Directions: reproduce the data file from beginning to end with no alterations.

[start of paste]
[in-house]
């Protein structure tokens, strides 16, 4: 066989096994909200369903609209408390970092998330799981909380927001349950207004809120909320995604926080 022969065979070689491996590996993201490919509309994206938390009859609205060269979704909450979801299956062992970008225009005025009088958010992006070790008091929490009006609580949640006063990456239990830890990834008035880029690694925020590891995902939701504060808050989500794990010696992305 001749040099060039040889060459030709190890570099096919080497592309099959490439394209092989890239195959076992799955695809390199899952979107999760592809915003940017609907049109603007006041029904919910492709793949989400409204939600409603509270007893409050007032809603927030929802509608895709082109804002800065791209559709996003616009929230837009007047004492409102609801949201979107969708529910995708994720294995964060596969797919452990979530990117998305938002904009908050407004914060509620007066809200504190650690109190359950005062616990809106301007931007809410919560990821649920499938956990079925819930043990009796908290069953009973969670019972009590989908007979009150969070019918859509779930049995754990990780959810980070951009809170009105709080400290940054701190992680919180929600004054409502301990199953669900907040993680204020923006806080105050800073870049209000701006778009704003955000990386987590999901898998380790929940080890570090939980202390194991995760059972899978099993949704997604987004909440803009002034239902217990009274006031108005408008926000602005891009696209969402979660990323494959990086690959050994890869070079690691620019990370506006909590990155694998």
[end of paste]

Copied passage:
[in-house]
């Protein structure tokens, strides 16, 4: 066989096994909200369903609209408390970092998330799981909380927001349950207004809120909320995604926080 022969065979070689491996590996993201490919509309994206938390009859609205060269979704909450979801299956062992970008225009005025009088958010992006070790008091929490009006609580949640006063990456239990830890990834008035880029690694925020590891995902939701504060808050989500794990010696992305 001749040099060039040889060459030709190890570099096919080497592309099959490439394209092989890239195959076992799955695809390199899952979107999760592809915003940017609907049109603007006041029904919910492709793949989400409204939600409603509270007893409050007032809603927030929802509608895709082109804002800065791209559709996003616009929230837009007047004492409102609801949201979107969708529910995708994720294995964060596969797919452990979530990117998305938002904009908050407004914060509620007066809200504190650690109190359950005062616990809106301007931007809410919560990821649920499938956990079925819930043990009796908290069953009973969670019972009590989908007979009150969070019918859509779930049995754990990780959810980070951009809170009105709080400290940054701190992680919180929600004054409502301990199953669900907040993680204020923006806080105050800073870049209000701006778009704003955000990386987590999901898998380790929940080890570090939980202390194991995760059972899978099993949704997604987004909440803009002034239902217990009274006031108005408008926000602005891009696209969402979660990323494959990086690959050994890869070079690691620019990370506006909590990155694998």